Congress Considers Cybercrime Legislation for Infrastructure
Under a new bill in Congress, companies with responsibility for important sections of the private infrastructure would have to meet security standards set by the department of Homeland Security.
Cybercrime encompasses a broad range of computer related activities, from credit card theft to Denial of Service attacks on websites and hacking of computer systems to obtain confidential data.
The focus of this legislation is infrastructure, some of it operated by private entities, like financial networks, rail switching networks and the electrical grid.
The Department of Homeland Security would develop regulations that would require private companies to implement procedures to protect the integrity and functioning of these systems. It is unclear what penalties would be imposed on companies that failed to comply with the regulations.
Of particular concern is the electrical grid. As has been demonstrated by large-scale blackouts, from the 1977 and 2003 blackouts in New York and the North East, to the rolling blackouts in California in the early 2000s, few problems are more debilitating.
In our modern society, the dependence of virtually every piece of critical infrastructure, from stoplights and refrigeration to cell phones and the internet, on electricity is hard to overstate.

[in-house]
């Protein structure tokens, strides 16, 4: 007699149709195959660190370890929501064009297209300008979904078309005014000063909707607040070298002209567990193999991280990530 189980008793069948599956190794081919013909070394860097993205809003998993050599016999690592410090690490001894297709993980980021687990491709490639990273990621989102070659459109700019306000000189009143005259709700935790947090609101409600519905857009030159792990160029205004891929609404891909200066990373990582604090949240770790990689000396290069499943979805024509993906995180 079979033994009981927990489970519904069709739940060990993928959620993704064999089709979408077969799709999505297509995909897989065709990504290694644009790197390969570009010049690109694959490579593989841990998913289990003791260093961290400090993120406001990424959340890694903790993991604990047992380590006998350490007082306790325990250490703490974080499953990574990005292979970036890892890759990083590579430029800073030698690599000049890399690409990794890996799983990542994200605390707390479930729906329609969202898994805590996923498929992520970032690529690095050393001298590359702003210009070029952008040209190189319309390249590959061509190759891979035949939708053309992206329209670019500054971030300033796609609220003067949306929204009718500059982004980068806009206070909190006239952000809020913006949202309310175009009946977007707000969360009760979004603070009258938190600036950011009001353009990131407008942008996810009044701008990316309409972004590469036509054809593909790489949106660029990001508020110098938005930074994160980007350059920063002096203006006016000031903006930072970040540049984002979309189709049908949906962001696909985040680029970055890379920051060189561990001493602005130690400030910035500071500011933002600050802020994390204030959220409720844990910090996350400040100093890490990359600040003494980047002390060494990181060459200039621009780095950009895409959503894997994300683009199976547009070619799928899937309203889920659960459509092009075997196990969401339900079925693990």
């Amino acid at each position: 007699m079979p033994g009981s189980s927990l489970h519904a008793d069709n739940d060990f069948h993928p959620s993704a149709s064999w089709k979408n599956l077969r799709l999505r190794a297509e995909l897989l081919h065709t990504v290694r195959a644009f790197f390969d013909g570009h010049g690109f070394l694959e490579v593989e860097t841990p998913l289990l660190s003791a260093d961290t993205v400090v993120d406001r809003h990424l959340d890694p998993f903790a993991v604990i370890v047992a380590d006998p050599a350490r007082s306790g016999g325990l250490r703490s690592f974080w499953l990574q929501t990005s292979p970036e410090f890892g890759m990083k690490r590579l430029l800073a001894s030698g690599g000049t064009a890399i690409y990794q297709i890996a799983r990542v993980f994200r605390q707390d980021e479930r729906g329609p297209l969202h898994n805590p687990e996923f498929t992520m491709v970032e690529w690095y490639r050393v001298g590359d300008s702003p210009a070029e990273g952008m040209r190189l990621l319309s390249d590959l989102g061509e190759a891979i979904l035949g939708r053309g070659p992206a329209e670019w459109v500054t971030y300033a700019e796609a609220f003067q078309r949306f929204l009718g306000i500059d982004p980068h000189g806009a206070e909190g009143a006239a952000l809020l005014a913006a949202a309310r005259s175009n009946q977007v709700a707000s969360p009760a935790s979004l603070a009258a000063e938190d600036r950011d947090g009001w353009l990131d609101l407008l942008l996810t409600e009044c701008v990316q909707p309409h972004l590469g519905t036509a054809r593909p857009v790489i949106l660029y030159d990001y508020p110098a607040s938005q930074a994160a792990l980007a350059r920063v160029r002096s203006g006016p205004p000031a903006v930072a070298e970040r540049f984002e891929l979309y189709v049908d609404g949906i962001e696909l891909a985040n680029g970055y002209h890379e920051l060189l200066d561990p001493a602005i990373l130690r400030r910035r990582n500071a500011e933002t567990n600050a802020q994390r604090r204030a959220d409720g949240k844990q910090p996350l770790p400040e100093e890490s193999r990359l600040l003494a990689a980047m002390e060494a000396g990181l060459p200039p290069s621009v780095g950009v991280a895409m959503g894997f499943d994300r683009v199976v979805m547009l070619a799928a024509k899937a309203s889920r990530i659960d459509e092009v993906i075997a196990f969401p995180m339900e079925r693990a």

Many companies will be forced to comply on their own business necessity, as the cost for failing to protect their systems or data could be catastrophic. (Imagine a bank having a significant segment of their records or transfer systems disabled or destroyed?)
The danger here is that, like many areas related to cyber crime; the reaction will be an overreaction. Google recently announced it has received a significant increase in requests to censor online content. The requests are not just from nations with repressive government, like China.
“It’s alarming not only because free expression is at risk, but because some of these requests come from countries you might not suspect – Western democracies not typically associated with censorship,” said Dorothy Chou, Google’s senior policy analyst.
A Dangerous Confluence
The danger posed by threats like cyber attacks on the electrical grid is that the governmental reaction can be nearly as damaging to our liberty as an actual attack. The changes brought about by the terror attacks of 2001 continue daily, from invasive searches at airports to the expansion of electronic communication examined by warrantless FISA searches.
While it is essential to protect important computer infrastructure, we must be vigilant of laws and prosecutions that may overreach. As Benjamin Franklin said, “They that can give up essential liberty to obtain a little temporary safety deserve neither liberty nor safety.”